I come at that from two angles. A lot of this. A lot of what you see online stems from the ability to monetize outrage and make money off of the these outrageous opinions. I think if this were just normal life, if this were us around the lunch table at school, or whatever, and somebody was, honestly, this upset over something, they just wouldn’t watch it anymore. I mean, I knew I knew kids, I had friends that they got upset over something. And they just quit the material. Like that’s the natural thing to do. I don’t want to watch this anymore. It doesn’t, it doesn’t do anything for me anymore. It’s been ruined, whatever I go off. But now you can make a paycheck, make a living, make a for some of these folks are good living, doing nothing but for stoking the same outrage. And so there’s a natural tendency amongst folks, particularly when you don’t like something, especially within a franchise that you love. You want to seek out affirmation. I think that’s a just a normal aspect of of our personalities. It happens on the positive side, too. But I know with the Star Wars material that I’ve struggled with, you know, I’ve walked out of the theater at least once thinking like that I watched the same movie that everybody else watched. I’m struggling with aspects of this. And so I go out and i What do I do I look for other folks that might have similar opinions that to just make sure that I’m not crazy. And so there’s an element of that. And I think it’s unfortunate that that they continue to get that that loud, noisy minority continues to get attention and continues to get rewarded, financially or otherwise for for doing what they’re doing. But where I come from, on it, and I think where a lot of fans come from is that Star Wars has always been a bastion of sort of safety and and call For me at at some of the toughest points in my life, when I was in elementary school middle school, getting terribly bullied Star Wars was was my retreat location. That was my green zone, right, come back. And Luke Skywalker didn’t make fun of me. Lando didn’t call me names. Like I didn’t care what what backpack I had that I brought to school. They were just authentically themselves on screen and and that was my escape. And it persisted in that way my entire life and I refuse to let this this thing that has always been a positive force and an anchor point in my life that comes something that harbors any negative negativity. And that’s even though i i don’t like also worth the same I certainly am positive about it and I will be critical about my opinion of something some aspects of it. But for me it is it is and always will be that that retreat point and I don’t want there’s enough negativity negativity out in the world, there’s enough that upsets me about certain things out in the world, that I don’t need Star Wars to be another space like that I need Star Wars to be the space where I say okay, I’ve had enough with regular life, let me go like TSA hyperspace and, and escape for a couple hours. That’s what it will always be for me. And if I can, you know, I’ve got two two daughters that are much younger than your your kids. But if I can instill that in them, whether it’s Star Wars or otherwise, like I want them to have that space as well to be able to come back to even when the seas really stormy outside of it.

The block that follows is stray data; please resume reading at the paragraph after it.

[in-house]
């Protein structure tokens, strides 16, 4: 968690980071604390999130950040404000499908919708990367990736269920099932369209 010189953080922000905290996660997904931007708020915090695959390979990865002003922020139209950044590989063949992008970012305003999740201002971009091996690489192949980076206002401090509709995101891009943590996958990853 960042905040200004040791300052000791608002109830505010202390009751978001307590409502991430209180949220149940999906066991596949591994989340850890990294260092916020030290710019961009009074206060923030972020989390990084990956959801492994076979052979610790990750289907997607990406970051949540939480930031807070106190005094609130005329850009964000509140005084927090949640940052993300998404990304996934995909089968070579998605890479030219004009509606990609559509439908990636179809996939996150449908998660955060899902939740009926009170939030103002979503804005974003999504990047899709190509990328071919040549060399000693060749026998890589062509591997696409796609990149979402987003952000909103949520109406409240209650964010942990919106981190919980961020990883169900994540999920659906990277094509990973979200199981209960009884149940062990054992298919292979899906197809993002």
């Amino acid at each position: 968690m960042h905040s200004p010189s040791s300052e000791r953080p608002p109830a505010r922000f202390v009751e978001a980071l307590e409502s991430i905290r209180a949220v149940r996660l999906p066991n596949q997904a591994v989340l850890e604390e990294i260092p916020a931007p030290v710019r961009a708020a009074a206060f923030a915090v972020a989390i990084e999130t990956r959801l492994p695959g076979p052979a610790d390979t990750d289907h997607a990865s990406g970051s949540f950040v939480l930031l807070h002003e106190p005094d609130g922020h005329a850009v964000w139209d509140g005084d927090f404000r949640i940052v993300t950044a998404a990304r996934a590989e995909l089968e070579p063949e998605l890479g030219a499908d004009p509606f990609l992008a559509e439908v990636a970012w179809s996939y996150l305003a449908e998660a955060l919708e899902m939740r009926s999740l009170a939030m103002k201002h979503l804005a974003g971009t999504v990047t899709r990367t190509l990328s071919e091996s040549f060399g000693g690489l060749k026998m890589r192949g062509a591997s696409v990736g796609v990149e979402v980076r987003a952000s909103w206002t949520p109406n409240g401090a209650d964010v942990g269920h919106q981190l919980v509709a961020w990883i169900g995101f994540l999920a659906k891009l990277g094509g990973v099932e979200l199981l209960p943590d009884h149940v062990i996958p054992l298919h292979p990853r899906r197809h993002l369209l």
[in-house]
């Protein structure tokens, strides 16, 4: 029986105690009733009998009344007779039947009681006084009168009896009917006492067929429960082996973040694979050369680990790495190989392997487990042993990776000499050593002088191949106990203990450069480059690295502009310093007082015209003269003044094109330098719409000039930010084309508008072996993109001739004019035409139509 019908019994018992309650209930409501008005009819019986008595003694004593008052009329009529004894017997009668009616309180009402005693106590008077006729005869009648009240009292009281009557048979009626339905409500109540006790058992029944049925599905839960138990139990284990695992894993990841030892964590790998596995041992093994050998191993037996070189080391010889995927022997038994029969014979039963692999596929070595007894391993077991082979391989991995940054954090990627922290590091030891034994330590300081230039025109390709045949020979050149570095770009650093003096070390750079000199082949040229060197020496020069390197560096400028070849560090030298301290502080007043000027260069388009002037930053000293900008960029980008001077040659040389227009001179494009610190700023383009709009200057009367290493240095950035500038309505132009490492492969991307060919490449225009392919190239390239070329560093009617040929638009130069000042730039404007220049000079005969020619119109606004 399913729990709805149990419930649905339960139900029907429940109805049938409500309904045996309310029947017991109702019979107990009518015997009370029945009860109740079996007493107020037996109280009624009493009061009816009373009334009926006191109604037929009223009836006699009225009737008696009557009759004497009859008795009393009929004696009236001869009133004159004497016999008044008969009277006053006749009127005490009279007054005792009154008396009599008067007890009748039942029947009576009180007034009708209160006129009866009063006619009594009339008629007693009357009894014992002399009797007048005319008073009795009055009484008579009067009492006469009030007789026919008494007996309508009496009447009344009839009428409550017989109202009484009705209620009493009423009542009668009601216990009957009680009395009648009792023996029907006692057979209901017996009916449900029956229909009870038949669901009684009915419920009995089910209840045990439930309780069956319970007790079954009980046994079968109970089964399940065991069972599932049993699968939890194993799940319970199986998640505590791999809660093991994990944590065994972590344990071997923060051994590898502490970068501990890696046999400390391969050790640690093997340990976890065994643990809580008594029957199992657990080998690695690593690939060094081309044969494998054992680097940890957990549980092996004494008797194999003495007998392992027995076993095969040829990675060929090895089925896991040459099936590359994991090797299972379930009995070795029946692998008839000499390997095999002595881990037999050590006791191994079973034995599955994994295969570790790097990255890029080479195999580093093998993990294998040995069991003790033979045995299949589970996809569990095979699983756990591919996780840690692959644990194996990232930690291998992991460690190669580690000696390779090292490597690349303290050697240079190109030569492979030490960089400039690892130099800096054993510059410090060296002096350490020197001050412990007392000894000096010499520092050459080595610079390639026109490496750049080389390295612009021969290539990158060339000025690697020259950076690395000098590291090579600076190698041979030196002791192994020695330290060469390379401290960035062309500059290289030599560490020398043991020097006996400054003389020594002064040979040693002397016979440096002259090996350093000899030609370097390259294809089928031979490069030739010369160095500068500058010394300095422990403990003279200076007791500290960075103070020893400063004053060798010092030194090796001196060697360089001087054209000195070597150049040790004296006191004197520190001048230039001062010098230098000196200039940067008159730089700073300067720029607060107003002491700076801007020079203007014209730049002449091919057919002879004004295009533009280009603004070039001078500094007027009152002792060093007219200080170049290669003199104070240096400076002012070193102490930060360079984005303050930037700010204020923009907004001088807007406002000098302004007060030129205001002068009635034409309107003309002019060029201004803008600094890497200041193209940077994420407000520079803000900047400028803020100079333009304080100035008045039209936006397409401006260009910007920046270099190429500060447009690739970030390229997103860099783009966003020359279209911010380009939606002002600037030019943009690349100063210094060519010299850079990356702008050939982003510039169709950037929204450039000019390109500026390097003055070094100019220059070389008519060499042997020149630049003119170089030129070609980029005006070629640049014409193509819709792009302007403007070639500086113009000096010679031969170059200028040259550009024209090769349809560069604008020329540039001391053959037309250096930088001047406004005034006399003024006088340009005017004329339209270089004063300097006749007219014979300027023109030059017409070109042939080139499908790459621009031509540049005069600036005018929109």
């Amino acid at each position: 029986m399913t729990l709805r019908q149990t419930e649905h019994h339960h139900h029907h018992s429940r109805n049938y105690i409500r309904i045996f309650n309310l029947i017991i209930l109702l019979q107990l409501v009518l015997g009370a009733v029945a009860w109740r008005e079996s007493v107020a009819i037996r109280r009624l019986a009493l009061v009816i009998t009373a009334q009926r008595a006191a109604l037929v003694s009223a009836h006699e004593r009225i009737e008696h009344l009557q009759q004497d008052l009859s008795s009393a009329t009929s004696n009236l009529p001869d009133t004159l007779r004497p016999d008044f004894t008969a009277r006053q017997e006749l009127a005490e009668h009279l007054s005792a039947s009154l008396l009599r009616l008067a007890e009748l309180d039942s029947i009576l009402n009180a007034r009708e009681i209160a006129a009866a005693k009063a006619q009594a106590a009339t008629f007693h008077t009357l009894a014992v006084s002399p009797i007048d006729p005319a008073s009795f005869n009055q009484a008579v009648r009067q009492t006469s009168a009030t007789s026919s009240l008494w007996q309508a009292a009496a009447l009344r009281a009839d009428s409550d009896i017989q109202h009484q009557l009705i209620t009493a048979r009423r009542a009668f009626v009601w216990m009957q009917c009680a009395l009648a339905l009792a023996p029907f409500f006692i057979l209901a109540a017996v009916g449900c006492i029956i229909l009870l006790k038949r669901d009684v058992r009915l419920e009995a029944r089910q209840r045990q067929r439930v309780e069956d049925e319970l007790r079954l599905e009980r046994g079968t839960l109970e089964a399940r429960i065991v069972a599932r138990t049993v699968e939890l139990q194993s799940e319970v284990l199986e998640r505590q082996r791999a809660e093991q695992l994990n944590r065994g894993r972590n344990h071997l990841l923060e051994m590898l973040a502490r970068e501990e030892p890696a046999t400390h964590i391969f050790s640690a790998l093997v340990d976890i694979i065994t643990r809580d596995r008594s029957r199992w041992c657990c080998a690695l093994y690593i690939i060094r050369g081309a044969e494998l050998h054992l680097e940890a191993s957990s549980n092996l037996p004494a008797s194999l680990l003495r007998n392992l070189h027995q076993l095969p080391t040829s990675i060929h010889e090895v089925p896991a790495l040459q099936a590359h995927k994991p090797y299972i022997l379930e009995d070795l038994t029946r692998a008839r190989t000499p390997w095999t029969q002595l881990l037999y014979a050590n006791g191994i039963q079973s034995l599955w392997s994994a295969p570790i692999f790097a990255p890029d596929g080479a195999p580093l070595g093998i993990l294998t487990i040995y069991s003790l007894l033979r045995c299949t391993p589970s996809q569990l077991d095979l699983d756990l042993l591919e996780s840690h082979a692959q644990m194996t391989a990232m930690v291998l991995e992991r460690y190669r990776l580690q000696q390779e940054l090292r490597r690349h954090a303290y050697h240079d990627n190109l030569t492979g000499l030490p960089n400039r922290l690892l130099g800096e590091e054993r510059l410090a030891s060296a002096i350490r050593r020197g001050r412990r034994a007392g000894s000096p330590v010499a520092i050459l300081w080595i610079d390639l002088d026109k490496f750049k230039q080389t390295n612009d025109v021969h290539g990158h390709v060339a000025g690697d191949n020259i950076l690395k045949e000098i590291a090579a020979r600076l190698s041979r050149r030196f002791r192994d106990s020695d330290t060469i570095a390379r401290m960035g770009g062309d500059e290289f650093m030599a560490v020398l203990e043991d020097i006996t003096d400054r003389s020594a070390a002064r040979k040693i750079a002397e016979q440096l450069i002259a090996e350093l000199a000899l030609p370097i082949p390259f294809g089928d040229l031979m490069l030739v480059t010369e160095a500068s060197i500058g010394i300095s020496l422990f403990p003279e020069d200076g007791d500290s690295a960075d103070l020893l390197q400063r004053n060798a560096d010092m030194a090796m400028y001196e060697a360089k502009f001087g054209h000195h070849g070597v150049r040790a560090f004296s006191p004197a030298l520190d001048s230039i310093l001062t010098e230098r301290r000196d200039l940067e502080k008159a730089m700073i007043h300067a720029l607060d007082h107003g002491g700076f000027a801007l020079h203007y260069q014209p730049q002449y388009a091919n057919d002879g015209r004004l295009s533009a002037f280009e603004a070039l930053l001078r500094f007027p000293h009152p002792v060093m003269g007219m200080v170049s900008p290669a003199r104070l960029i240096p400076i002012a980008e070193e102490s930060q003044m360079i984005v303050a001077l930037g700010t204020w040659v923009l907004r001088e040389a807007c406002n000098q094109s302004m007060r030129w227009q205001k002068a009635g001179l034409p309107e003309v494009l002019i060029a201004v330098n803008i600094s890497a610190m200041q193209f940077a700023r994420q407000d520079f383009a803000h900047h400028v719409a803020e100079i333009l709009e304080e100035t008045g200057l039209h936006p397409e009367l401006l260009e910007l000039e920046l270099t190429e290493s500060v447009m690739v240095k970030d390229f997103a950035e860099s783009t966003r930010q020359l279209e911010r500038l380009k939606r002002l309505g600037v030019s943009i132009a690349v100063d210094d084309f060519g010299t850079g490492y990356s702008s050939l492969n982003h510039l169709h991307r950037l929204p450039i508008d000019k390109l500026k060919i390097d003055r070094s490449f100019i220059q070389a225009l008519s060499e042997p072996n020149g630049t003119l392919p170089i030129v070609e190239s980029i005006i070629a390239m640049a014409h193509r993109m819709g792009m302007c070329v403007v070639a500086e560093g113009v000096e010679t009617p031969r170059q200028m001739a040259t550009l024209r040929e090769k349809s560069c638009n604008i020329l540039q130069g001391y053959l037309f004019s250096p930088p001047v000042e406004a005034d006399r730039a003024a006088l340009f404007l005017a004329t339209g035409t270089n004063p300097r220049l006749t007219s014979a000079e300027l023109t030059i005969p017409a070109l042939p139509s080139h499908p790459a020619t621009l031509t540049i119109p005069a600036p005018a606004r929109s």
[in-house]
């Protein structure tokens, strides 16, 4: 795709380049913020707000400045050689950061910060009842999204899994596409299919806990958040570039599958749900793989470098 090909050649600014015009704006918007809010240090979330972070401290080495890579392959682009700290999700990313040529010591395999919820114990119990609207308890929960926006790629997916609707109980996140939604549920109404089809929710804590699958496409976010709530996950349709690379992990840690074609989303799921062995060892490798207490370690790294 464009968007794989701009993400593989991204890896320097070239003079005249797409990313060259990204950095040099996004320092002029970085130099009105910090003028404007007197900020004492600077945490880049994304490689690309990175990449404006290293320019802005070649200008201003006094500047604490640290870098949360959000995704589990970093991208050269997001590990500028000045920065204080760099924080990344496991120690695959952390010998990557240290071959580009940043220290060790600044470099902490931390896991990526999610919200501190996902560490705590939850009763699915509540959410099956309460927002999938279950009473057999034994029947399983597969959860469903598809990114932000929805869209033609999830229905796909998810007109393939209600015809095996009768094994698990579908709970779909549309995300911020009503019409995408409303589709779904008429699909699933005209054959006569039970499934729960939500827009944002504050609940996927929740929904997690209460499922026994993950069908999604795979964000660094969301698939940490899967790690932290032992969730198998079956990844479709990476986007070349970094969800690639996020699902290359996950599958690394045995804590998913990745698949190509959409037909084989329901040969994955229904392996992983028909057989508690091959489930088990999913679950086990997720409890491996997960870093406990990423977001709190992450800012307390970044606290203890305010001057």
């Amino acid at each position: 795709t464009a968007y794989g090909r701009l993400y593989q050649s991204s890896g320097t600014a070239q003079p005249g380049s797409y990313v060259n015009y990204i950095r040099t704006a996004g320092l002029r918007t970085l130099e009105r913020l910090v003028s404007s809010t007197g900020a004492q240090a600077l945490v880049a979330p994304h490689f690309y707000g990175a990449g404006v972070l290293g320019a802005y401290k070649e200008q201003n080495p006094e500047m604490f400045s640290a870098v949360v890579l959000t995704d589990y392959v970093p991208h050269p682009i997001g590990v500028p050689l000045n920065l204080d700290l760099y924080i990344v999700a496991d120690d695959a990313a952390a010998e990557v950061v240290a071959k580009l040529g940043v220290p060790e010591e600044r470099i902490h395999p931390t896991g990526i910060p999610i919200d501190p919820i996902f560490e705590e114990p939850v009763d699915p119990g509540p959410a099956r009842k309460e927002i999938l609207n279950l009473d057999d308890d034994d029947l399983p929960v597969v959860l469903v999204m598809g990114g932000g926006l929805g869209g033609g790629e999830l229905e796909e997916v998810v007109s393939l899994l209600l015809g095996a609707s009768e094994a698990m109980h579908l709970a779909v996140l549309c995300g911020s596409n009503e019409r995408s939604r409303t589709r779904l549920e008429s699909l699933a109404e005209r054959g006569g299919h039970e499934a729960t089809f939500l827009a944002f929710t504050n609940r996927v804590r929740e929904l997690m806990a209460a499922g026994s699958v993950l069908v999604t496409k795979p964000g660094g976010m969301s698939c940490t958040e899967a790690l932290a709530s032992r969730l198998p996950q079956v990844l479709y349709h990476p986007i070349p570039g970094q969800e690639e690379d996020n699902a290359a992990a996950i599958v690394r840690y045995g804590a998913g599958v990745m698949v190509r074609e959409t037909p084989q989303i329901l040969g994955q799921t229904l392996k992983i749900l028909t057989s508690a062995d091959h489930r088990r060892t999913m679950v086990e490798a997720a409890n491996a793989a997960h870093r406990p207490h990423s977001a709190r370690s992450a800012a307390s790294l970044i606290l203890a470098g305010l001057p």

Billy Liggett 26:47
That’s very well said and I had similar experiences growing up where it was kind of an escape for me and and when I when I do see something that maybe I don’t agree with whatever creative direction they went on something or going back to the prequels if if I thought the CGI was off here or there or the the dialogue was a little bit iffy, I still go back to to just watching it through that eight year old or seeing my kids watch it today. My kids love the prequels and and it’s it’s it’s really great to see it through their eyes and watch it with them because you forget all the stuff that that you could argue about or that you could critique or nitpick here and there and so yeah that’s why I when I see the bad stuff and I’ll you know why go to Twitter often when I see the bad stuff I appreciate the good stuff that’s out there so so so well Thomas we’re actually beyond the a lot of time here so i You’re on here because you know you have the Campbell connection Campbell law graduate and and and because the the story about your career in
Thomas Harper 28:01
no absolute no, thank you. This is a blast. I will talk Star Wars for any length of time at any hour of the day. So all you have to do is
Billy Liggett 28:10
wave. Thank you so much. And yeah, that’s the luck. Yeah. Thanks, guys.
Thomas Harper 28:15
Talk to you soon. I appreciate everything.